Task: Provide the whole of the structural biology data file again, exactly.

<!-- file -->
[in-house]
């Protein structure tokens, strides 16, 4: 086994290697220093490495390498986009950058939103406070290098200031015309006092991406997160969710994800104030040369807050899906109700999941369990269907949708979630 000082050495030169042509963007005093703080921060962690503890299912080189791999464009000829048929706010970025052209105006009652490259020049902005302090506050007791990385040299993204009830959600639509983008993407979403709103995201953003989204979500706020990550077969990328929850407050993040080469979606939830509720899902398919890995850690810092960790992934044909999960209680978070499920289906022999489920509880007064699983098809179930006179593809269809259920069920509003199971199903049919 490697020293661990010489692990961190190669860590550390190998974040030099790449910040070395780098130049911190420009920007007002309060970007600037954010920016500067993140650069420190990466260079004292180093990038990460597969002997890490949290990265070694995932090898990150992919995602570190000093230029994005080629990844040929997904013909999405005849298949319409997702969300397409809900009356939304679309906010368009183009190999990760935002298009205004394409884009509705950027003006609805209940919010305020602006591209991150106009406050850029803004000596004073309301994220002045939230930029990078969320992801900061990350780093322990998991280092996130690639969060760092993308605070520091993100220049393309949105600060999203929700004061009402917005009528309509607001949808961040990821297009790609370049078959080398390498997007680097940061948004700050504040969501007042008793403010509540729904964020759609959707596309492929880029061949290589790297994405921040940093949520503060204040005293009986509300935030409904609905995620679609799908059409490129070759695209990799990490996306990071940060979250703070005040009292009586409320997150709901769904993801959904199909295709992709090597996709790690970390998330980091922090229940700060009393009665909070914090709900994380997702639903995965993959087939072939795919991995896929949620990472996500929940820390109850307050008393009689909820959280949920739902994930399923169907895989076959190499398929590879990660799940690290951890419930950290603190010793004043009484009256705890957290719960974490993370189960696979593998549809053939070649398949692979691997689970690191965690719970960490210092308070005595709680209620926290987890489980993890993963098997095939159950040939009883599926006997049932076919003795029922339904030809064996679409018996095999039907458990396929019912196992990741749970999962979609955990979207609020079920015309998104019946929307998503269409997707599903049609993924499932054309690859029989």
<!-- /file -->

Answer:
[in-house]
């Protein structure tokens, strides 16, 4: 086994290697220093490495390498986009950058939103406070290098200031015309006092991406997160969710994800104030040369807050899906109700999941369990269907949708979630 000082050495030169042509963007005093703080921060962690503890299912080189791999464009000829048929706010970025052209105006009652490259020049902005302090506050007791990385040299993204009830959600639509983008993407979403709103995201953003989204979500706020990550077969990328929850407050993040080469979606939830509720899902398919890995850690810092960790992934044909999960209680978070499920289906022999489920509880007064699983098809179930006179593809269809259920069920509003199971199903049919 490697020293661990010489692990961190190669860590550390190998974040030099790449910040070395780098130049911190420009920007007002309060970007600037954010920016500067993140650069420190990466260079004292180093990038990460597969002997890490949290990265070694995932090898990150992919995602570190000093230029994005080629990844040929997904013909999405005849298949319409997702969300397409809900009356939304679309906010368009183009190999990760935002298009205004394409884009509705950027003006609805209940919010305020602006591209991150106009406050850029803004000596004073309301994220002045939230930029990078969320992801900061990350780093322990998991280092996130690639969060760092993308605070520091993100220049393309949105600060999203929700004061009402917005009528309509607001949808961040990821297009790609370049078959080398390498997007680097940061948004700050504040969501007042008793403010509540729904964020759609959707596309492929880029061949290589790297994405921040940093949520503060204040005293009986509300935030409904609905995620679609799908059409490129070759695209990799990490996306990071940060979250703070005040009292009586409320997150709901769904993801959904199909295709992709090597996709790690970390998330980091922090229940700060009393009665909070914090709900994380997702639903995965993959087939072939795919991995896929949620990472996500929940820390109850307050008393009689909820959280949920739902994930399923169907895989076959190499398929590879990660799940690290951890419930950290603190010793004043009484009256705890957290719960974490993370189960696979593998549809053939070649398949692979691997689970690191965690719970960490210092308070005595709680209620926290987890489980993890993963098997095939159950040939009883599926006997049932076919003795029922339904030809064996679409018996095999039907458990396929019912196992990741749970999962979609955990979207609020079920015309998104019946929307998503269409997707599903049609993924499932054309690859029989």